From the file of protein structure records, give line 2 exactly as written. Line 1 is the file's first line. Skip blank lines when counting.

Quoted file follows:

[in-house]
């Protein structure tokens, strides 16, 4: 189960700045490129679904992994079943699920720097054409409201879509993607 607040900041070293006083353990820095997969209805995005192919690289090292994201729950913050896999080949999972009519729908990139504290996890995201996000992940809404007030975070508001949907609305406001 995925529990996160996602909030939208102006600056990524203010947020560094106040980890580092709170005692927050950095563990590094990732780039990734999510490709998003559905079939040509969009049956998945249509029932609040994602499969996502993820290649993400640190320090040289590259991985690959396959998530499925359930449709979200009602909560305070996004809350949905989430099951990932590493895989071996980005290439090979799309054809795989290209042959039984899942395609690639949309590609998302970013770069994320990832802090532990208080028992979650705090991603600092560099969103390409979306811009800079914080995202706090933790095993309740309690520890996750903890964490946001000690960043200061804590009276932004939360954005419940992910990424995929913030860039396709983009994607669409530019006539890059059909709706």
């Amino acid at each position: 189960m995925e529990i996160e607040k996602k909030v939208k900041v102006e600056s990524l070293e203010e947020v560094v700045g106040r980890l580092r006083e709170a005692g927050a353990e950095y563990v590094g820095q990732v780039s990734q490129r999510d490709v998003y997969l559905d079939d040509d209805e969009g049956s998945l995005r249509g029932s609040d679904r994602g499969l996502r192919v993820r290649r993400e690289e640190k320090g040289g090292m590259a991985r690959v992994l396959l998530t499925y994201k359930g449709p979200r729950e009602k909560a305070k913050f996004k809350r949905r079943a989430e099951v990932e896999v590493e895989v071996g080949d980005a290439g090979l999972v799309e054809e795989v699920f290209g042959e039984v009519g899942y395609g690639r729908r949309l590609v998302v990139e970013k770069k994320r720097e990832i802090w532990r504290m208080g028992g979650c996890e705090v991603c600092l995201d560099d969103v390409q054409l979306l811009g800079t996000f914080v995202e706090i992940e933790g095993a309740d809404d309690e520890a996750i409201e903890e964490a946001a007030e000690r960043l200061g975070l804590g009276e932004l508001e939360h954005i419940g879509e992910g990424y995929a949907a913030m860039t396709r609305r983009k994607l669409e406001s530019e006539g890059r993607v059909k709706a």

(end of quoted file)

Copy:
């Protein structure tokens, strides 16, 4: 189960700045490129679904992994079943699920720097054409409201879509993607 607040900041070293006083353990820095997969209805995005192919690289090292994201729950913050896999080949999972009519729908990139504290996890995201996000992940809404007030975070508001949907609305406001 995925529990996160996602909030939208102006600056990524203010947020560094106040980890580092709170005692927050950095563990590094990732780039990734999510490709998003559905079939040509969009049956998945249509029932609040994602499969996502993820290649993400640190320090040289590259991985690959396959998530499925359930449709979200009602909560305070996004809350949905989430099951990932590493895989071996980005290439090979799309054809795989290209042959039984899942395609690639949309590609998302970013770069994320990832802090532990208080028992979650705090991603600092560099969103390409979306811009800079914080995202706090933790095993309740309690520890996750903890964490946001000690960043200061804590009276932004939360954005419940992910990424995929913030860039396709983009994607669409530019006539890059059909709706």